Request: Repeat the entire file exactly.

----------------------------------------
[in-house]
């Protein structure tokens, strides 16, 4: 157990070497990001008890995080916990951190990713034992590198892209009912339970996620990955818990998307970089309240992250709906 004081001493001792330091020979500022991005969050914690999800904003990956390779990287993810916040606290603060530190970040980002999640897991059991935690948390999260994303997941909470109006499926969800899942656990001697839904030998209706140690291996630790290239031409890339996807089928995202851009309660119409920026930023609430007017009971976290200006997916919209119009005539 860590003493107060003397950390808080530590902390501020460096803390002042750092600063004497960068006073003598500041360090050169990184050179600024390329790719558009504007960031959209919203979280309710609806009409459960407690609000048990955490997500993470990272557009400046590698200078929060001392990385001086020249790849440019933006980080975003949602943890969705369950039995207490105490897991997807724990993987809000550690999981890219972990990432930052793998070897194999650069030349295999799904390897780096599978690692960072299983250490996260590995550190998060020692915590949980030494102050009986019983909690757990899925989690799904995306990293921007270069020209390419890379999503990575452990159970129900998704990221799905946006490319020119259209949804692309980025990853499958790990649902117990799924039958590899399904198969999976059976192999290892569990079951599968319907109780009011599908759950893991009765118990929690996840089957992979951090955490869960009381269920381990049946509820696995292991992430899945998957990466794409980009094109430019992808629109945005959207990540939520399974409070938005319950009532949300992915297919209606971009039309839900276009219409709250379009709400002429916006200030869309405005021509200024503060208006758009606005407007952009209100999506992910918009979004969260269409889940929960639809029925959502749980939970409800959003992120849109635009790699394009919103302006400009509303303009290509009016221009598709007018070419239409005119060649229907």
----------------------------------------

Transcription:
[in-house]
């Protein structure tokens, strides 16, 4: 157990070497990001008890995080916990951190990713034992590198892209009912339970996620990955818990998307970089309240992250709906 004081001493001792330091020979500022991005969050914690999800904003990956390779990287993810916040606290603060530190970040980002999640897991059991935690948390999260994303997941909470109006499926969800899942656990001697839904030998209706140690291996630790290239031409890339996807089928995202851009309660119409920026930023609430007017009971976290200006997916919209119009005539 860590003493107060003397950390808080530590902390501020460096803390002042750092600063004497960068006073003598500041360090050169990184050179600024390329790719558009504007960031959209919203979280309710609806009409459960407690609000048990955490997500993470990272557009400046590698200078929060001392990385001086020249790849440019933006980080975003949602943890969705369950039995207490105490897991997807724990993987809000550690999981890219972990990432930052793998070897194999650069030349295999799904390897780096599978690692960072299983250490996260590995550190998060020692915590949980030494102050009986019983909690757990899925989690799904995306990293921007270069020209390419890379999503990575452990159970129900998704990221799905946006490319020119259209949804692309980025990853499958790990649902117990799924039958590899399904198969999976059976192999290892569990079951599968319907109780009011599908759950893991009765118990929690996840089957992979951090955490869960009381269920381990049946509820696995292991992430899945998957990466794409980009094109430019992808629109945005959207990540939520399974409070938005319950009532949300992915297919209606971009039309839900276009219409709250379009709400002429916006200030869309405005021509200024503060208006758009606005407007952009209100999506992910918009979004969260269409889940929960639809029925959502749980939970409800959003992120849109635009790699394009919103302006400009509303303009290509009016221009598709007018070419239409005119060649229907």